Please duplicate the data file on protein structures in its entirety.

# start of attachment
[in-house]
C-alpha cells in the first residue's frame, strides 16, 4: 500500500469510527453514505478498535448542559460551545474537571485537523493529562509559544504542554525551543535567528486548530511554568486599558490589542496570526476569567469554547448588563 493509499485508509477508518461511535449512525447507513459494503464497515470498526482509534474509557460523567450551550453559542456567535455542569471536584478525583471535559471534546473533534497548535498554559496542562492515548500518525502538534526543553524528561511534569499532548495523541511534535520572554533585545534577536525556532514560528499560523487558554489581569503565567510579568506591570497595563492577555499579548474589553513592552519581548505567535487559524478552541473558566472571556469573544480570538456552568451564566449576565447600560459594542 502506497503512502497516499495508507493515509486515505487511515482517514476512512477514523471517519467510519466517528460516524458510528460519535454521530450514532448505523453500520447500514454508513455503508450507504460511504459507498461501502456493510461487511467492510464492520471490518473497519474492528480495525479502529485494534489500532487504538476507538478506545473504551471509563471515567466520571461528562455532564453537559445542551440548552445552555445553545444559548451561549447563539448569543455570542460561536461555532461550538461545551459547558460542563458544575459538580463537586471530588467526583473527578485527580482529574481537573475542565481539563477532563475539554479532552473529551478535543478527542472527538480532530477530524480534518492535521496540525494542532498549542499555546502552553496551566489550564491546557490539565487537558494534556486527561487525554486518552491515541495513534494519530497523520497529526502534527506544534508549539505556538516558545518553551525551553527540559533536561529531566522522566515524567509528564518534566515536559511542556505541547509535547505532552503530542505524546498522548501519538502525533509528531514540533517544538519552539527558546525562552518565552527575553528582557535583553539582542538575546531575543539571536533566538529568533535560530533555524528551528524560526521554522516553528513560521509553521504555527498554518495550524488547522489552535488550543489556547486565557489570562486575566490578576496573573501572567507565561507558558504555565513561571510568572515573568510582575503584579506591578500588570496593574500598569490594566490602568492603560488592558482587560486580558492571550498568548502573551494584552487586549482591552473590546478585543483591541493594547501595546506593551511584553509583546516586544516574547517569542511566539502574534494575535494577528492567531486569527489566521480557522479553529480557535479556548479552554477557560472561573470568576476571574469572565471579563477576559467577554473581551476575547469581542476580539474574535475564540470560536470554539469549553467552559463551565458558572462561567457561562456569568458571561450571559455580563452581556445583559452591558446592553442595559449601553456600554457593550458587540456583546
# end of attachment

[in-house]
C-alpha cells in the first residue's frame, strides 16, 4: 500500500469510527453514505478498535448542559460551545474537571485537523493529562509559544504542554525551543535567528486548530511554568486599558490589542496570526476569567469554547448588563 493509499485508509477508518461511535449512525447507513459494503464497515470498526482509534474509557460523567450551550453559542456567535455542569471536584478525583471535559471534546473533534497548535498554559496542562492515548500518525502538534526543553524528561511534569499532548495523541511534535520572554533585545534577536525556532514560528499560523487558554489581569503565567510579568506591570497595563492577555499579548474589553513592552519581548505567535487559524478552541473558566472571556469573544480570538456552568451564566449576565447600560459594542 502506497503512502497516499495508507493515509486515505487511515482517514476512512477514523471517519467510519466517528460516524458510528460519535454521530450514532448505523453500520447500514454508513455503508450507504460511504459507498461501502456493510461487511467492510464492520471490518473497519474492528480495525479502529485494534489500532487504538476507538478506545473504551471509563471515567466520571461528562455532564453537559445542551440548552445552555445553545444559548451561549447563539448569543455570542460561536461555532461550538461545551459547558460542563458544575459538580463537586471530588467526583473527578485527580482529574481537573475542565481539563477532563475539554479532552473529551478535543478527542472527538480532530477530524480534518492535521496540525494542532498549542499555546502552553496551566489550564491546557490539565487537558494534556486527561487525554486518552491515541495513534494519530497523520497529526502534527506544534508549539505556538516558545518553551525551553527540559533536561529531566522522566515524567509528564518534566515536559511542556505541547509535547505532552503530542505524546498522548501519538502525533509528531514540533517544538519552539527558546525562552518565552527575553528582557535583553539582542538575546531575543539571536533566538529568533535560530533555524528551528524560526521554522516553528513560521509553521504555527498554518495550524488547522489552535488550543489556547486565557489570562486575566490578576496573573501572567507565561507558558504555565513561571510568572515573568510582575503584579506591578500588570496593574500598569490594566490602568492603560488592558482587560486580558492571550498568548502573551494584552487586549482591552473590546478585543483591541493594547501595546506593551511584553509583546516586544516574547517569542511566539502574534494575535494577528492567531486569527489566521480557522479553529480557535479556548479552554477557560472561573470568576476571574469572565471579563477576559467577554473581551476575547469581542476580539474574535475564540470560536470554539469549553467552559463551565458558572462561567457561562456569568458571561450571559455580563452581556445583559452591558446592553442595559449601553456600554457593550458587540456583546